Florida lawmakers are debating whether corporate arena naming-rights deals involving public colleges and universities should be subject to legislative approval, as some believe more oversight is needed.
On Wednesday, the issue of whether the state legislature should be involved in naming-rights deals was discussed by the Higher Education Appropriations Subcommittee. If more oversight were to be instituted, the idea would be to require the state’s public colleges and universities to seek legislative approval before finalizing naming-rights agreements with corporate sponsors that cover the naming of certain facilities, including arenas.
No law has been implemented to this effect, though some lawmakers contend that naming-rights partnerships involving corporate sponsors for these facilities should go through a similar approval process as other public buildings. More from the AP:
College officials on Wednesday came under sharp questioning by a House education panel looking into curbing the practice.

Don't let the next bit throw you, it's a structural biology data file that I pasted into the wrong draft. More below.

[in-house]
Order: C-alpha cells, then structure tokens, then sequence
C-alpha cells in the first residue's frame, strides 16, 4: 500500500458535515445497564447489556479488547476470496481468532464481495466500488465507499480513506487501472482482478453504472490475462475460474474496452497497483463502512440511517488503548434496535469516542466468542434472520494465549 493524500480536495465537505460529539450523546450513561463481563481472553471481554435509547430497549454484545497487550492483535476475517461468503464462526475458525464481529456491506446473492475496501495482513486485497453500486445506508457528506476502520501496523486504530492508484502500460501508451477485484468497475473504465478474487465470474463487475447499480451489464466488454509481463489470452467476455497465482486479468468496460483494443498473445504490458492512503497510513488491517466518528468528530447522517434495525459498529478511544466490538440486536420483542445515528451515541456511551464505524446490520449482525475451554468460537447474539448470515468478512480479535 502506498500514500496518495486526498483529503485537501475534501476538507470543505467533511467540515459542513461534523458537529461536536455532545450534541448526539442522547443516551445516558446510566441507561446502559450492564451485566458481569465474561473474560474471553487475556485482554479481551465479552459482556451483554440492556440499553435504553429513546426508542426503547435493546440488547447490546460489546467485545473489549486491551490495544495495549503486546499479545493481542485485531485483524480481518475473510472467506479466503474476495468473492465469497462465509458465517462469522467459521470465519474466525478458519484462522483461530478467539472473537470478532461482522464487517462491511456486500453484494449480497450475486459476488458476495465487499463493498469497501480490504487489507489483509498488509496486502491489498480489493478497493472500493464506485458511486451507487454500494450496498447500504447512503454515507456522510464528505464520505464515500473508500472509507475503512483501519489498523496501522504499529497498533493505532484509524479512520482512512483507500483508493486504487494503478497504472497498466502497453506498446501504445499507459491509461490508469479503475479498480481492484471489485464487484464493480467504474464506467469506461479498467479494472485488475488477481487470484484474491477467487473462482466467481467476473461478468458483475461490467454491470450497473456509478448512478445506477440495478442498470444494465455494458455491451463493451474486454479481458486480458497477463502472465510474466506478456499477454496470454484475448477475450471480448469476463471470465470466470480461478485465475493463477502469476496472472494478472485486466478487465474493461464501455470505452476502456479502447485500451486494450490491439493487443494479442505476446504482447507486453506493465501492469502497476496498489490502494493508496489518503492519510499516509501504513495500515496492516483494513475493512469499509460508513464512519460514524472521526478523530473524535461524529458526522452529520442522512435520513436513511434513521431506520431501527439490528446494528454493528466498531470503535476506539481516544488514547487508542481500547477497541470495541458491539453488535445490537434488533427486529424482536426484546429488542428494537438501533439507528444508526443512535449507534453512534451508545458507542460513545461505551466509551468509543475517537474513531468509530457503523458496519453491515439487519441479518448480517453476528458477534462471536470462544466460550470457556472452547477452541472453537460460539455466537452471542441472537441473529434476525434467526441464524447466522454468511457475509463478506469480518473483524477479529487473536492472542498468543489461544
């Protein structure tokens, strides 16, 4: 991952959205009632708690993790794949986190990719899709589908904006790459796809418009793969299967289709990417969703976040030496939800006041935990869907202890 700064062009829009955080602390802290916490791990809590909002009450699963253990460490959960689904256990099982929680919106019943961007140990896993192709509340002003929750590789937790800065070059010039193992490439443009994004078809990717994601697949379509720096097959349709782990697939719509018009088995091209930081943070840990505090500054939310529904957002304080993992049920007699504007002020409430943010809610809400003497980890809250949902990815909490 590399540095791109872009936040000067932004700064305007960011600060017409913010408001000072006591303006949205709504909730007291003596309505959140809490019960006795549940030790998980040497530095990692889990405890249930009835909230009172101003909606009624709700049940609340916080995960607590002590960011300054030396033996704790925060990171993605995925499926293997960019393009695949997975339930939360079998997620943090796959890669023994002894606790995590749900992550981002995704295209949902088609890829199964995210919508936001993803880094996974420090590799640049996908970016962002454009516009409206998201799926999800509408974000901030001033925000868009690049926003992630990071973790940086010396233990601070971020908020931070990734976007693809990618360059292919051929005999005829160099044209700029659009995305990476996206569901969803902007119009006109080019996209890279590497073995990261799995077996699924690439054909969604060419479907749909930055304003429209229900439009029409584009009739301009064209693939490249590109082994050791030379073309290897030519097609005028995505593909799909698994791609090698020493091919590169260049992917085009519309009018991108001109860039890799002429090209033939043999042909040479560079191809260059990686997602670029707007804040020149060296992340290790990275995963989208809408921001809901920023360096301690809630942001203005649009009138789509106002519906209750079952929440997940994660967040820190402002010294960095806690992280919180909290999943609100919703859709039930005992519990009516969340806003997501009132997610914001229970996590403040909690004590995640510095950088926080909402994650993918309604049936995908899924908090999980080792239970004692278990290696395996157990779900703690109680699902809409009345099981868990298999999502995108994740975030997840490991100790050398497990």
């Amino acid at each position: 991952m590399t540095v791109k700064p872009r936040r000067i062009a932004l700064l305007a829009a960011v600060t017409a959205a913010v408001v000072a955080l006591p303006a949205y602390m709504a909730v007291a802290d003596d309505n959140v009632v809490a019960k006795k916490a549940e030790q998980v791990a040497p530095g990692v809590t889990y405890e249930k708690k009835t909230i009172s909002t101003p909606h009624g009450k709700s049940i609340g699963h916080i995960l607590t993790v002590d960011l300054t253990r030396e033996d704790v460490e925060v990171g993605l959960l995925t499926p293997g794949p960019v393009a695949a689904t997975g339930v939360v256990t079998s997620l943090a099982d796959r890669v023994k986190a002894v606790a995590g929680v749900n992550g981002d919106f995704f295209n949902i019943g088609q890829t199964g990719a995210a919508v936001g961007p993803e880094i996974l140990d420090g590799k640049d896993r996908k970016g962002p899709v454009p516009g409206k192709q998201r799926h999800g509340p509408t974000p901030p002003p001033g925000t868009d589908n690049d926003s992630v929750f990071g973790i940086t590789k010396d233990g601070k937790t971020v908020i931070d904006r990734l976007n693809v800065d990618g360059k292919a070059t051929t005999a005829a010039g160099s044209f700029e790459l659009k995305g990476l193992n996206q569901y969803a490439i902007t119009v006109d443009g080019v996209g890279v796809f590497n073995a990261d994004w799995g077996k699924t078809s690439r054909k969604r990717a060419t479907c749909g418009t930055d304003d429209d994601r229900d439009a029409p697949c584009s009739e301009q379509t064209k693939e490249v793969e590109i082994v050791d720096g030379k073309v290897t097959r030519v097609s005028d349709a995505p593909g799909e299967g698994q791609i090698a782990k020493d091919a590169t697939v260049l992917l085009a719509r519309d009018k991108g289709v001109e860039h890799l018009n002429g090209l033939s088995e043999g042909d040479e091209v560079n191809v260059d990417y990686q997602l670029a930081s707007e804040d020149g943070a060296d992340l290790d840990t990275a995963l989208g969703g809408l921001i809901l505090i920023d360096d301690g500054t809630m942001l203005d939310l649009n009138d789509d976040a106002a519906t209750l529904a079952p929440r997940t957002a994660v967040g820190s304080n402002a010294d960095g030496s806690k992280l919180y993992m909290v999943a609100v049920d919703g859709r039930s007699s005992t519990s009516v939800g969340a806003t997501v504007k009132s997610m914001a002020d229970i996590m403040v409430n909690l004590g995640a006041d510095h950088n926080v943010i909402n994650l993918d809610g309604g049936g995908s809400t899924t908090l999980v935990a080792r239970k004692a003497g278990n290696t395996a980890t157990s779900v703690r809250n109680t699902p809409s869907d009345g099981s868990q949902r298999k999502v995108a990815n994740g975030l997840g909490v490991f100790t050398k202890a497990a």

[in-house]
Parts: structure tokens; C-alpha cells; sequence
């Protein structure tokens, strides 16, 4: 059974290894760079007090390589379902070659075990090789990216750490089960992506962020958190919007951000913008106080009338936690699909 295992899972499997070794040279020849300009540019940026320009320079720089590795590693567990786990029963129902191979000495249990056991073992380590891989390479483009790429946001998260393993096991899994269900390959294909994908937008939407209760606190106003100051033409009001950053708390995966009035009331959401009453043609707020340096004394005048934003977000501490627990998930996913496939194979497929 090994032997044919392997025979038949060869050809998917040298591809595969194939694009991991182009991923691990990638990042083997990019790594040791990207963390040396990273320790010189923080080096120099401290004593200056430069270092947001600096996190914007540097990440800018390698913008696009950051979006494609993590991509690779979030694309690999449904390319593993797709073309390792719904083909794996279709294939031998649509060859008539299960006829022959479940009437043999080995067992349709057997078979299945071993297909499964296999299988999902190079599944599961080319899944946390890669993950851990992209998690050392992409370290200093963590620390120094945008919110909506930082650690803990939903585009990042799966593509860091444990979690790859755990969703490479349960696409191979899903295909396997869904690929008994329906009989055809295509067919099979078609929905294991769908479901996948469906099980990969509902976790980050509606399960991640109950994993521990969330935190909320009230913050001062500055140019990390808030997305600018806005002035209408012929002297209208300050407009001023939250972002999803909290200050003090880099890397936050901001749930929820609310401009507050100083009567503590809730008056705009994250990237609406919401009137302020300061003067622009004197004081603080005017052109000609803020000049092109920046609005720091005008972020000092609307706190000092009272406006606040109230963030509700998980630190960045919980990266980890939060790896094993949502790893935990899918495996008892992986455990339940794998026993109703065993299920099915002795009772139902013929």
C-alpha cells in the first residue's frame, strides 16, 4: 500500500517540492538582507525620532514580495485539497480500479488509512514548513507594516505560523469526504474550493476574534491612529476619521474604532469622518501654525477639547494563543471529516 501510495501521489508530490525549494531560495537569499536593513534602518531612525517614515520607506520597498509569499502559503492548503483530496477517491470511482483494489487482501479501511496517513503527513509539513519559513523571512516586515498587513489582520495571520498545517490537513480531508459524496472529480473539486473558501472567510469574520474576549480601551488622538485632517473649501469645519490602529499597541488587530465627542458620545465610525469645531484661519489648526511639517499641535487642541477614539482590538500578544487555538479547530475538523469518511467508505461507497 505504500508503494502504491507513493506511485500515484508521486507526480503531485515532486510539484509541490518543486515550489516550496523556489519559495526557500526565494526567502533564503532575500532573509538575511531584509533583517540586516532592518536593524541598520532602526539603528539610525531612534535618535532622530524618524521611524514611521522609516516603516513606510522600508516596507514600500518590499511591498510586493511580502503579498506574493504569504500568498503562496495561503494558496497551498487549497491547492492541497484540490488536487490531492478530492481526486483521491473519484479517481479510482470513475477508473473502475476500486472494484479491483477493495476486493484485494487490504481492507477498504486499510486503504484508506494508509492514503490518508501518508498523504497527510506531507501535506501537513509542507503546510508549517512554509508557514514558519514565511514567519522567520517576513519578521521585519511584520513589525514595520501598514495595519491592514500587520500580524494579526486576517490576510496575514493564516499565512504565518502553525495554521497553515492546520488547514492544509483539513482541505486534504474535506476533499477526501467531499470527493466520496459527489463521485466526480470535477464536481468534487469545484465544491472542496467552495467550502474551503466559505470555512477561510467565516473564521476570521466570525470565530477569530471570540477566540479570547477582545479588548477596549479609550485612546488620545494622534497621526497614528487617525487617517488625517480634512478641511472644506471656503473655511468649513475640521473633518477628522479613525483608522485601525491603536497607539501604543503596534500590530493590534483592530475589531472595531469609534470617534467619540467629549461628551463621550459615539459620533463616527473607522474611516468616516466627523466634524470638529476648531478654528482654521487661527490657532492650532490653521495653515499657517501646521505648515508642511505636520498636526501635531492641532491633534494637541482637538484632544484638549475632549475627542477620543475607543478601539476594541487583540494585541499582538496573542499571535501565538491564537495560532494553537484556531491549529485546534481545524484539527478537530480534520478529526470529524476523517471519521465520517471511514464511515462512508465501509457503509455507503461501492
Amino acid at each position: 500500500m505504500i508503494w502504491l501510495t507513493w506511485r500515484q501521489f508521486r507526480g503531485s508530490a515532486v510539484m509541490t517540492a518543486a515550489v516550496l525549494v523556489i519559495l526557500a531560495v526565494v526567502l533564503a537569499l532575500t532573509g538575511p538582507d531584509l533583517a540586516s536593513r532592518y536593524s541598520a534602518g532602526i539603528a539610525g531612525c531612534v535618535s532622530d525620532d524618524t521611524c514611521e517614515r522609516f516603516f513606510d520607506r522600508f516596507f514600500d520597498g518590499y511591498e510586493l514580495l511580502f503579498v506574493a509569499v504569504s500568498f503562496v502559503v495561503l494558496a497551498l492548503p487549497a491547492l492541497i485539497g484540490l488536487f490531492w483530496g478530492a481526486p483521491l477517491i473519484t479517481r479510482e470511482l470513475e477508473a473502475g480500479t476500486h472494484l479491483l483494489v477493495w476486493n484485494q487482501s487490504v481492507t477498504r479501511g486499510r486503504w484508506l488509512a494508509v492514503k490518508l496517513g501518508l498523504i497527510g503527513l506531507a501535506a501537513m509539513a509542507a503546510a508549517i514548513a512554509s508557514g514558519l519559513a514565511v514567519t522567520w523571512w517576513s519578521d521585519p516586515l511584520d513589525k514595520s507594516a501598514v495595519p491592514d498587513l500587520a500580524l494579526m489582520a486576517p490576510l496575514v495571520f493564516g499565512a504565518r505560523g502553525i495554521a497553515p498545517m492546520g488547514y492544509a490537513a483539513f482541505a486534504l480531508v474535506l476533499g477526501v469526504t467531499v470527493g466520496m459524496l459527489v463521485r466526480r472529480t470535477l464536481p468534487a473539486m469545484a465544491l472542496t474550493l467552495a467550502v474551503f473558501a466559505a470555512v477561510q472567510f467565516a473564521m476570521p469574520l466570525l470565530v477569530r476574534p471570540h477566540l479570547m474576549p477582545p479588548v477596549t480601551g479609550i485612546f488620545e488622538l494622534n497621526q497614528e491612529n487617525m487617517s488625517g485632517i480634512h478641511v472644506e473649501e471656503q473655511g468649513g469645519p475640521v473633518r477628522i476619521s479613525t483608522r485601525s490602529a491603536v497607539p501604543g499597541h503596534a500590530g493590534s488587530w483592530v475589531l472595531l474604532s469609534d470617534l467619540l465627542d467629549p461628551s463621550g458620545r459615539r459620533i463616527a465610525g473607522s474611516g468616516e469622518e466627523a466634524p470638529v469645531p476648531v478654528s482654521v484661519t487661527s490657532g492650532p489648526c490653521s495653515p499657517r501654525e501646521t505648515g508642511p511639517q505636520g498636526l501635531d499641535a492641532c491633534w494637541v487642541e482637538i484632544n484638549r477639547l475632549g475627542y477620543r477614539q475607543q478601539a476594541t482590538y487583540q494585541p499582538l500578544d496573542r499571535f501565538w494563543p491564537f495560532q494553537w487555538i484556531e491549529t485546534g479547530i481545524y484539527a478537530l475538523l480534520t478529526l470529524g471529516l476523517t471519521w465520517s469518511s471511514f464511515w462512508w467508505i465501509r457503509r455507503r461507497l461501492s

Rep. Randy Fine, the chair of the Higher Education Appropriations Subcommittee, questioned the practice.
“We’re not talking about philanthropic motivations,” Fine said. “We’re not talking about donors. We are not talking about people who are trying to do the right thing. We are talking about commercial identity, business transactions that are driven by a desire for marketing.”
Fine noted that legislative action is typically required for many public buildings. “To make sure our institutions are acting in concert with our elected leaders. It makes sense to have them run through the same process,” he said.
Around Florida, there are several public colleges and universities that have existing partnerships with corporations that cover naming rights to their arenas. Just last month, the Florida Atlantic University Athletic Department and RoofClaim.com announced a partnership that included the renaming of the school’s basketball and volleyball venue to RoofClaim.com Arena. That is part of a sponsorship packages that calls for FAU to receive $5 million over 10 years.